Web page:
MAR 10, 2016 4:30 AM PST

Lack of stem cells may cause multiple miscarriages

Scientists have found evidence that a lack of stem cells in the womb lining is causing thousands of women to suffer from recurrent miscarriages.
 
"I can envisage that we will be able to correct these defects before the patient tries to achieve another pregnancy. In fact, this may be the only way to really prevent miscarriages in these cases," says Jan Brosens.

Jan Brosens, a professor of obstetrics and gynecology at Warwick Medical School at the University of Warwick, says the next step will be to search for a treatment.

“I can envisage that we will be able to correct these defects before the patient tries to achieve another pregnancy. In fact, this may be the only way to really prevent miscarriages in these cases,” says Brosens, who led the study published in the journal Stem Cells.

The researchers examined tissue samples from the womb lining, donated by 183 women who were being treated at University Hospitals Coventry and Warwickshire NHS Trust.

The team found that an epigenetic signature—which is typical of stem cells—was absent in cultures established from womb biopsies taken from women suffering recurrent miscarriages. In fact, fewer stem cells could be isolated from the lining of the womb from recurrent miscarriage patients when compared to women in the study’s control group.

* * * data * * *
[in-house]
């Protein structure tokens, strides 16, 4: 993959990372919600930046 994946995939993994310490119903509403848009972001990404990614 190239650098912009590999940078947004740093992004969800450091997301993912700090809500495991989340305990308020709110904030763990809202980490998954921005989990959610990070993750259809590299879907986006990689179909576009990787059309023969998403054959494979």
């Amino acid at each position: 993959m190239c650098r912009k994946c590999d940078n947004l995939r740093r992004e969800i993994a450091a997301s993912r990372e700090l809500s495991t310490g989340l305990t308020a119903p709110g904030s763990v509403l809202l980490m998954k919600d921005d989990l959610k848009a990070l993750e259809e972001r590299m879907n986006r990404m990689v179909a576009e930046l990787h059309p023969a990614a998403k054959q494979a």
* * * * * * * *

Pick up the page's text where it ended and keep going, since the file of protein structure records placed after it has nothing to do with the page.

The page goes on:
The researchers also found that a stem cell shortage accelerates cellular aging in the womb. The lining has to renew itself each cycle, each miscarriage, and successful birth. This renewal capacity is dependent on resident stem cell population. Aging cells mount an inflammatory response, which may facilitate implantation of an embryo but is detrimental for its development.

“After an embryo has implanted, the lining of the uterus develops into a specialized structure called the decidua, and this process can be replicated when cells from the uterus are cultured in the lab,” says Brosens.

“Cultured cells from women who had had three or more consecutive miscarriages showed that aging cells in the lining of the womb don’t have the ability to prepare adequately for pregnancy.”

Siobhan Quenby, coauthor of the study and a professor of obstetrics, says the challenge now “is to develop strategies to increase the function of stem cells in the womb lining.

“We will start piloting new interventions to improve the lining of the womb in the spring of 2016. Our focus will be two-fold. First, we wish to improve the screening of women at risk of recurrent miscarriage by developing new endometrial tests. Second, there are a number of drugs and other interventions, such as endometrial ‘scratch’, a procedure used to help embryos implant more successfully, that have the potential to increase the stem cell populations in the womb lining.”

The Genesis Research Trust and the Biomedical Research Unit in Reproductive Health, a joint initiative between Warwick Medical School and University Hospitals Coventry and Warwickshire NHS Trust, funded the study.

Source: University of Warwick

This article was originally published on futurity.org.
About the Author
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